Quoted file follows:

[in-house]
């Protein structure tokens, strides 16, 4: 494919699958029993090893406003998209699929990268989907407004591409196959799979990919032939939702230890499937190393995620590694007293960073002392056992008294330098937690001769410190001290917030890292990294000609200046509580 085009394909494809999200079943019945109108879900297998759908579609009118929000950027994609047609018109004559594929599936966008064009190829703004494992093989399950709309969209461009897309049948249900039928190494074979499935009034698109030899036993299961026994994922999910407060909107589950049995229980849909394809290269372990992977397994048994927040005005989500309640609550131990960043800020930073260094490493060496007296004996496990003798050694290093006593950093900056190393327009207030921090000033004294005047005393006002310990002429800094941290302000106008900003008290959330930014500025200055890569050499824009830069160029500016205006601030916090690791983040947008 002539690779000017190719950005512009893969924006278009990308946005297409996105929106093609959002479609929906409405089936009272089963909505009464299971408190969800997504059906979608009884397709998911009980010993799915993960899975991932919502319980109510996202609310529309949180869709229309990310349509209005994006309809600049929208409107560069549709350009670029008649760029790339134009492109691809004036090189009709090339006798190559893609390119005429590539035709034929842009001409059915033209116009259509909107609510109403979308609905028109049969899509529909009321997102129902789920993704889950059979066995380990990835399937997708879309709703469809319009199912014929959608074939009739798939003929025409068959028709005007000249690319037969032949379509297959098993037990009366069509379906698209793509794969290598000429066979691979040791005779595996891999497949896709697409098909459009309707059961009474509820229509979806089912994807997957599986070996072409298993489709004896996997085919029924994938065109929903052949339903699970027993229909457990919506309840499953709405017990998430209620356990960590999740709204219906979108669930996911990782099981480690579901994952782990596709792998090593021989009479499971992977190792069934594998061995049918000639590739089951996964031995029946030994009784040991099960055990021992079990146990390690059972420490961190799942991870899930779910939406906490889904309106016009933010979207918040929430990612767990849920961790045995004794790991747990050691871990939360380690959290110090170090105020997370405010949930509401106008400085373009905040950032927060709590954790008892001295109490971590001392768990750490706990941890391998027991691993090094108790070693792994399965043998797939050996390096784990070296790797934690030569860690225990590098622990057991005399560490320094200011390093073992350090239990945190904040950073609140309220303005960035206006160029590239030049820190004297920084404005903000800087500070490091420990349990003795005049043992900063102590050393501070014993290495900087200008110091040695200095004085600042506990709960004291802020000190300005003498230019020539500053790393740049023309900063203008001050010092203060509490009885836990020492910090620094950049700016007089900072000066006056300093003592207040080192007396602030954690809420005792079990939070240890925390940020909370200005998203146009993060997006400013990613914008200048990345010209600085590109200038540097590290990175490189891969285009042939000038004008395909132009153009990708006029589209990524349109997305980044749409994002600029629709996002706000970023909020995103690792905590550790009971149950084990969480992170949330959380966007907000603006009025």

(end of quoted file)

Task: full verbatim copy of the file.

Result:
[in-house]
């Protein structure tokens, strides 16, 4: 494919699958029993090893406003998209699929990268989907407004591409196959799979990919032939939702230890499937190393995620590694007293960073002392056992008294330098937690001769410190001290917030890292990294000609200046509580 085009394909494809999200079943019945109108879900297998759908579609009118929000950027994609047609018109004559594929599936966008064009190829703004494992093989399950709309969209461009897309049948249900039928190494074979499935009034698109030899036993299961026994994922999910407060909107589950049995229980849909394809290269372990992977397994048994927040005005989500309640609550131990960043800020930073260094490493060496007296004996496990003798050694290093006593950093900056190393327009207030921090000033004294005047005393006002310990002429800094941290302000106008900003008290959330930014500025200055890569050499824009830069160029500016205006601030916090690791983040947008 002539690779000017190719950005512009893969924006278009990308946005297409996105929106093609959002479609929906409405089936009272089963909505009464299971408190969800997504059906979608009884397709998911009980010993799915993960899975991932919502319980109510996202609310529309949180869709229309990310349509209005994006309809600049929208409107560069549709350009670029008649760029790339134009492109691809004036090189009709090339006798190559893609390119005429590539035709034929842009001409059915033209116009259509909107609510109403979308609905028109049969899509529909009321997102129902789920993704889950059979066995380990990835399937997708879309709703469809319009199912014929959608074939009739798939003929025409068959028709005007000249690319037969032949379509297959098993037990009366069509379906698209793509794969290598000429066979691979040791005779595996891999497949896709697409098909459009309707059961009474509820229509979806089912994807997957599986070996072409298993489709004896996997085919029924994938065109929903052949339903699970027993229909457990919506309840499953709405017990998430209620356990960590999740709204219906979108669930996911990782099981480690579901994952782990596709792998090593021989009479499971992977190792069934594998061995049918000639590739089951996964031995029946030994009784040991099960055990021992079990146990390690059972420490961190799942991870899930779910939406906490889904309106016009933010979207918040929430990612767990849920961790045995004794790991747990050691871990939360380690959290110090170090105020997370405010949930509401106008400085373009905040950032927060709590954790008892001295109490971590001392768990750490706990941890391998027991691993090094108790070693792994399965043998797939050996390096784990070296790797934690030569860690225990590098622990057991005399560490320094200011390093073992350090239990945190904040950073609140309220303005960035206006160029590239030049820190004297920084404005903000800087500070490091420990349990003795005049043992900063102590050393501070014993290495900087200008110091040695200095004085600042506990709960004291802020000190300005003498230019020539500053790393740049023309900063203008001050010092203060509490009885836990020492910090620094950049700016007089900072000066006056300093003592207040080192007396602030954690809420005792079990939070240890925390940020909370200005998203146009993060997006400013990613914008200048990345010209600085590109200038540097590290990175490189891969285009042939000038004008395909132009153009990708006029589209990524349109997305980044749409994002600029629709996002706000970023909020995103690792905590550790009971149950084990969480992170949330959380966007907000603006009025």